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Natural Ventilation in Built Environment

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Definition of the Subject

Natural ventilation uses the natural forces of wind and buoyancy to introduce fresh air and distribute it effectively in buildings for the benefit of the occupants. Fresh air is required to achieve a healthy, fresh, and comfortable indoor environment for people to work and live in. Natural ventilation can ensure or support the supply of adequate breathing air, adequate ventilation of contaminants, adequate thermal conditioning and moisture dissipation, and contribute to well-being through a connection to the dynamics of nature. For natural ventilation to be effective, there has to be a close relationship between the architecture and the air circulation system. This includes the relationship between the built form, the site environment in a particular location, and the layout within the building.

The Natural History Museum in London, designed by Alfred Waterhouse in the Victorian age, is an excellent example of design for natural ventilation. The architect...

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Natural Ventilation in Built Environment. Figure 1
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Abbreviations

Air changes per hour (ACH):

The volumetric flow rate of supply air, divided by the volume of the ventilated space.

Advanced natural ventilation system (ANV):

Integration of basic natural ventilation strategies such as cross ventilation and stack effect with smart controls.

BEMS:

Building energy management system.

BREEAM:

Building research establishment environmental assessment method – UK origin.

Exfiltration/infiltration:

Air flow through unintended leakages out/into buildings.

Hybrid ventilation:

Combined natural and mechanical ventilation (also called mixed-mode ventilation).

Indoor air quality (IAQ):

Indoor Air Quality – broadly defined by the purity of the air but often CO2is used as an indicator.

Mixed-mode ventilation:

See hybrid ventilation.

Natural ventilation:

Use of natural forces, i.e., pressure differences generated by wind or air temperature, to introduce and distribute outdoor air into or out of a buildings.

Night cooling:

The use of night air to cool the building using wind towers or a fan to circulate the air.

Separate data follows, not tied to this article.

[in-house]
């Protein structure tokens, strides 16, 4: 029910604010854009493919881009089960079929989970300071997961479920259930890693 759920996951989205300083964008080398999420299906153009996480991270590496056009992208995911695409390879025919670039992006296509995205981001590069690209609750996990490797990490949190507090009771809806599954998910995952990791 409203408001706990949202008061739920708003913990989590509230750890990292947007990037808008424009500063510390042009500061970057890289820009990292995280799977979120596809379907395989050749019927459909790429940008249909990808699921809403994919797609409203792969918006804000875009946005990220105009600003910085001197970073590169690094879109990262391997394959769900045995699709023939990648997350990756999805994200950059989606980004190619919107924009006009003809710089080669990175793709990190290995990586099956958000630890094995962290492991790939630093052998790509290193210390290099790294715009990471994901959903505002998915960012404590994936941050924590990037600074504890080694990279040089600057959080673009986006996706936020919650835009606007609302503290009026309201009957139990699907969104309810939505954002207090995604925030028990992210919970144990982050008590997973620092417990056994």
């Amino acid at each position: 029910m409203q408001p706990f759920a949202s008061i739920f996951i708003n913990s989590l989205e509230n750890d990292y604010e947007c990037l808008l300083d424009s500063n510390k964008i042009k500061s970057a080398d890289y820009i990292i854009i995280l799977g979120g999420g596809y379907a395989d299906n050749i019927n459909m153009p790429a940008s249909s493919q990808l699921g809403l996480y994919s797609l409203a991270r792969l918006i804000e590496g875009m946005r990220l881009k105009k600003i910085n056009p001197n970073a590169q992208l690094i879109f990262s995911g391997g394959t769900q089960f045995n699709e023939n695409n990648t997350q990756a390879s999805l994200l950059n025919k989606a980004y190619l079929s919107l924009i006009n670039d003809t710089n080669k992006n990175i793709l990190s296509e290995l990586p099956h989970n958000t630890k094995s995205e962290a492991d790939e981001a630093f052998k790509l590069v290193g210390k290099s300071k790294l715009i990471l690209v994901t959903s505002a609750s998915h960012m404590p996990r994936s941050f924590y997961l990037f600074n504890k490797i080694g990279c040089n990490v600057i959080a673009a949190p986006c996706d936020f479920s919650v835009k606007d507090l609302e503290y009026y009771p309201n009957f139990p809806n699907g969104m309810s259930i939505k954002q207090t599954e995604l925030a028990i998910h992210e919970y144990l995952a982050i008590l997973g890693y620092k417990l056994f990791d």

PAQ:

Perceived air quality.

Thermal comfort:

The state of mind that expresses satisfaction with the surrounding thermal environment.

Ventilation:

Provides fresh air into a building to ensure good air quality for occupant health and well-being.

Ventilation effectiveness:

The ability of a ventilation system to exchange the air in the room and also the ability to remove airborne contaminants.

Ventilation flow rate:

The amount of air per unit time into the ventilated space (liter per second or l/s, cubic meters per hour or m3/h).

Well-being:

Healthy mind and body.

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Acknowledgments

The authors would like to thank Lee Hargreaves (WSP, UK Ltd.) for his help with researching and organizing some case studies; Mike Beaven of Arup Associates for some case studies; Matt Kitson (Hilson Moran) for providing Gherkin images; Professor Vivian Loftness (Carnegie Mellon University, USA) for providing architectural images and Fig. 21; Beifan Yang and Bin Zhang (Tianjin Weland Landscape Architecture Design Co, Ltd. China) for the architectural drawings; Jin Zhang (JINT Design Consultants Ltd.) for architectural sketch; and Dr Malcolm Cook (Loughborough University) for providing the images of Queens Building.

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Correspondence to Tong Yang or Derek J. Clements-Croome .

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Yang, T., Clements-Croome, D.J. (2012). Natural Ventilation in Built Environment . In: Meyers, R.A. (eds) Encyclopedia of Sustainability Science and Technology. Springer, New York, NY. https://doi.org/10.1007/978-1-4419-0851-3_488

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